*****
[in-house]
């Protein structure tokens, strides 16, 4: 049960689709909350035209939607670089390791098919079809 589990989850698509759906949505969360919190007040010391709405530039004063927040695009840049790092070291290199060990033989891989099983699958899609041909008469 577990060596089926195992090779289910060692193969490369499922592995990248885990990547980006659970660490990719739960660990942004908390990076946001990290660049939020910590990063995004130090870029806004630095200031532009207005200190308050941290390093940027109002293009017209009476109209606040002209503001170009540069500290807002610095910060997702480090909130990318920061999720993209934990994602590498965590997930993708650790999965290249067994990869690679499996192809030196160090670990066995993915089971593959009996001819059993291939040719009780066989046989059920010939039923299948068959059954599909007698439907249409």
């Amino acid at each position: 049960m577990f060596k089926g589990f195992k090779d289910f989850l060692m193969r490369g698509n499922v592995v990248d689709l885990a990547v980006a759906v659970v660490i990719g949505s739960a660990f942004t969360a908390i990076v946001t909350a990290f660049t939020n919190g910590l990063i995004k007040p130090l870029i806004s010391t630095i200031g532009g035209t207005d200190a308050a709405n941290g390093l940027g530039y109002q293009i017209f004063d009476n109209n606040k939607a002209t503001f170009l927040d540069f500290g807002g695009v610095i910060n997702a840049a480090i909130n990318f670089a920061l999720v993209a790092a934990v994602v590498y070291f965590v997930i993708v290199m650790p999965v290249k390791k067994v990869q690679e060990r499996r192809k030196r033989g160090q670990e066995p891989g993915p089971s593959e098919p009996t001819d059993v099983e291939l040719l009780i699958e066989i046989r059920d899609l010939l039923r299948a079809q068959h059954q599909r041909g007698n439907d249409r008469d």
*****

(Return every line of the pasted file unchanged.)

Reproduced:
[in-house]
């Protein structure tokens, strides 16, 4: 049960689709909350035209939607670089390791098919079809 589990989850698509759906949505969360919190007040010391709405530039004063927040695009840049790092070291290199060990033989891989099983699958899609041909008469 577990060596089926195992090779289910060692193969490369499922592995990248885990990547980006659970660490990719739960660990942004908390990076946001990290660049939020910590990063995004130090870029806004630095200031532009207005200190308050941290390093940027109002293009017209009476109209606040002209503001170009540069500290807002610095910060997702480090909130990318920061999720993209934990994602590498965590997930993708650790999965290249067994990869690679499996192809030196160090670990066995993915089971593959009996001819059993291939040719009780066989046989059920010939039923299948068959059954599909007698439907249409």
């Amino acid at each position: 049960m577990f060596k089926g589990f195992k090779d289910f989850l060692m193969r490369g698509n499922v592995v990248d689709l885990a990547v980006a759906v659970v660490i990719g949505s739960a660990f942004t969360a908390i990076v946001t909350a990290f660049t939020n919190g910590l990063i995004k007040p130090l870029i806004s010391t630095i200031g532009g035209t207005d200190a308050a709405n941290g390093l940027g530039y109002q293009i017209f004063d009476n109209n606040k939607a002209t503001f170009l927040d540069f500290g807002g695009v610095i910060n997702a840049a480090i909130n990318f670089a920061l999720v993209a790092a934990v994602v590498y070291f965590v997930i993708v290199m650790p999965v290249k390791k067994v990869q690679e060990r499996r192809k030196r033989g160090q670990e066995p891989g993915p089971s593959e098919p009996t001819d059993v099983e291939l040719l009780i699958e066989i046989r059920d899609l010939l039923r299948a079809q068959h059954q599909r041909g007698n439907d249409r008469d």